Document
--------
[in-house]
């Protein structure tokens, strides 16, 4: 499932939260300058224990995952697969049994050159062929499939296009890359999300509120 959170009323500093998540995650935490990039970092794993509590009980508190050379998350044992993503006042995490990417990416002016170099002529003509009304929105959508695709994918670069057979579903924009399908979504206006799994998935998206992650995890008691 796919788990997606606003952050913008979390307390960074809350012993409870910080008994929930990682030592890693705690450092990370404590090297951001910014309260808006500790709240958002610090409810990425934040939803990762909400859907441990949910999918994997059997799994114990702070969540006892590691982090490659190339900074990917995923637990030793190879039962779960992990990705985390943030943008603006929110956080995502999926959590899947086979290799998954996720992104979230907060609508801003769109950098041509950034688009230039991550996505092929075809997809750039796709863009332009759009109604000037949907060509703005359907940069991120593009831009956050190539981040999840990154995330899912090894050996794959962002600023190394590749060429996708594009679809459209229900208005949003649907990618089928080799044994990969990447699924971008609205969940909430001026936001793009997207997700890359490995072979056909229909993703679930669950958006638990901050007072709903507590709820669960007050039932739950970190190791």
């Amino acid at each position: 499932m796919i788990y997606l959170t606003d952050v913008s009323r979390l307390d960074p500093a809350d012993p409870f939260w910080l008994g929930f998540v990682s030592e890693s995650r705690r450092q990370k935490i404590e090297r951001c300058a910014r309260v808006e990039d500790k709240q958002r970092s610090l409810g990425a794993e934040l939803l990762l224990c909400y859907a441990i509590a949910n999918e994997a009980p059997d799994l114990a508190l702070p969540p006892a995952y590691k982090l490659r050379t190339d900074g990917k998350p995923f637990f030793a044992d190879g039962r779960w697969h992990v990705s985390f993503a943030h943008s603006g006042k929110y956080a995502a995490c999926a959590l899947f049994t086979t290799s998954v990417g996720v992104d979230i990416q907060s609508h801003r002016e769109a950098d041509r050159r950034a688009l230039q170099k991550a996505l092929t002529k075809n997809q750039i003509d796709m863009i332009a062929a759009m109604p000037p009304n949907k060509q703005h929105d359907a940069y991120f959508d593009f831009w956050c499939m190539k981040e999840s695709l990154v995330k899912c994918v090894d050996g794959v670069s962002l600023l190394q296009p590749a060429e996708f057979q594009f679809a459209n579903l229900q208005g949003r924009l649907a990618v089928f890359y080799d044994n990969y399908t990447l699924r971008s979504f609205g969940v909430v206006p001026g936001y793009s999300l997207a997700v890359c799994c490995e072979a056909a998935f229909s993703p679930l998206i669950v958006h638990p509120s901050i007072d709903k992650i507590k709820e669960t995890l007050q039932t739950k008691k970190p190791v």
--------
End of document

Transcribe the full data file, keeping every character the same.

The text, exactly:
[in-house]
């Protein structure tokens, strides 16, 4: 499932939260300058224990995952697969049994050159062929499939296009890359999300509120 959170009323500093998540995650935490990039970092794993509590009980508190050379998350044992993503006042995490990417990416002016170099002529003509009304929105959508695709994918670069057979579903924009399908979504206006799994998935998206992650995890008691 796919788990997606606003952050913008979390307390960074809350012993409870910080008994929930990682030592890693705690450092990370404590090297951001910014309260808006500790709240958002610090409810990425934040939803990762909400859907441990949910999918994997059997799994114990702070969540006892590691982090490659190339900074990917995923637990030793190879039962779960992990990705985390943030943008603006929110956080995502999926959590899947086979290799998954996720992104979230907060609508801003769109950098041509950034688009230039991550996505092929075809997809750039796709863009332009759009109604000037949907060509703005359907940069991120593009831009956050190539981040999840990154995330899912090894050996794959962002600023190394590749060429996708594009679809459209229900208005949003649907990618089928080799044994990969990447699924971008609205969940909430001026936001793009997207997700890359490995072979056909229909993703679930669950958006638990901050007072709903507590709820669960007050039932739950970190190791």
């Amino acid at each position: 499932m796919i788990y997606l959170t606003d952050v913008s009323r979390l307390d960074p500093a809350d012993p409870f939260w910080l008994g929930f998540v990682s030592e890693s995650r705690r450092q990370k935490i404590e090297r951001c300058a910014r309260v808006e990039d500790k709240q958002r970092s610090l409810g990425a794993e934040l939803l990762l224990c909400y859907a441990i509590a949910n999918e994997a009980p059997d799994l114990a508190l702070p969540p006892a995952y590691k982090l490659r050379t190339d900074g990917k998350p995923f637990f030793a044992d190879g039962r779960w697969h992990v990705s985390f993503a943030h943008s603006g006042k929110y956080a995502a995490c999926a959590l899947f049994t086979t290799s998954v990417g996720v992104d979230i990416q907060s609508h801003r002016e769109a950098d041509r050159r950034a688009l230039q170099k991550a996505l092929t002529k075809n997809q750039i003509d796709m863009i332009a062929a759009m109604p000037p009304n949907k060509q703005h929105d359907a940069y991120f959508d593009f831009w956050c499939m190539k981040e999840s695709l990154v995330k899912c994918v090894d050996g794959v670069s962002l600023l190394q296009p590749a060429e996708f057979q594009f679809a459209n579903l229900q208005g949003r924009l649907a990618v089928f890359y080799d044994n990969y399908t990447l699924r971008s979504f609205g969940v909430v206006p001026g936001y793009s999300l997207a997700v890359c799994c490995e072979a056909a998935f229909s993703p679930l998206i669950v958006h638990p509120s901050i007072d709903k992650i507590k709820e669960t995890l007050q039932t739950k008691k970190p190791v």